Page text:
Accident-prone altcoin verge has been crippled by yet another mining attack. A little over a month after being subjected to a 51% attack, the network is once again at the mercy of a malevolent attacker who is rejecting blocks and profiting handsomely off the carnage caused.

The repeat attack illustrates the risks faced by low hashrate Proof of Work coins. Also read: Verge Is Forced to Fork After Suffering a 51% Attack On the morning of May 22, Suprvona, one of the largest altcoin mining pools, informed its 19,000 Twitter followers that verge was suffering yet another 51% attack, causing all blocks to be rejected.

The attack was spotted by the same individual who uncovered the previous attack in April. In a post on the Bitcointalk forum, “ocminer” wrote: “Since nothing really was done about the previous attacks (only a band-aid), the attackers now simply use two algos to fork the chain for their own use and are gaining millions”.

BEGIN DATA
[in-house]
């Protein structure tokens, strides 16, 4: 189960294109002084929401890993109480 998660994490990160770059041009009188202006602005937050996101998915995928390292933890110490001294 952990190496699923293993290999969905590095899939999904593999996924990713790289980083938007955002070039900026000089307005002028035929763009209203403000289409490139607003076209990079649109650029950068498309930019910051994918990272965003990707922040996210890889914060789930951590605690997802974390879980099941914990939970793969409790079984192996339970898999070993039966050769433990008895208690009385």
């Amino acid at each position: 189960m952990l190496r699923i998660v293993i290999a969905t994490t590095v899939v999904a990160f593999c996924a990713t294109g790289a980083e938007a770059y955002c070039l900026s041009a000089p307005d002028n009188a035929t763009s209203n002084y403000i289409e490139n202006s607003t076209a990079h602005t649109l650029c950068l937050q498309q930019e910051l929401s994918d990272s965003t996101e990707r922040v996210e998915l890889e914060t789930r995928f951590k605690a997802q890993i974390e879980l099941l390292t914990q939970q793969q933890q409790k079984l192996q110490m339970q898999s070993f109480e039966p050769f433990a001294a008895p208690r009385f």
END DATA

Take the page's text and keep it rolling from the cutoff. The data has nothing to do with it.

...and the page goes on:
The entity responsible was coining in $1,000 a minute and is believed to have made $1.7 million already from the attack. Predictably, verge’s fans assigned the attacker’s motivations to “an act of hate” designed to FUD their altcoin.

This theory gained short shrift on the Bitcointalk forum, with one commenter retorting: “Verge is being targeted because it has shitty coding and an incompetent developer. This hack is the result of the terrible job he did ‘patching’ the previous hack.” The original attack involved exploiting one of the five hashing algorithms verge uses (most cryptocurrencies such as bitcoin only use one). Read more from news.bitcoin.com…

thumbnail courtesy of bitcoin.com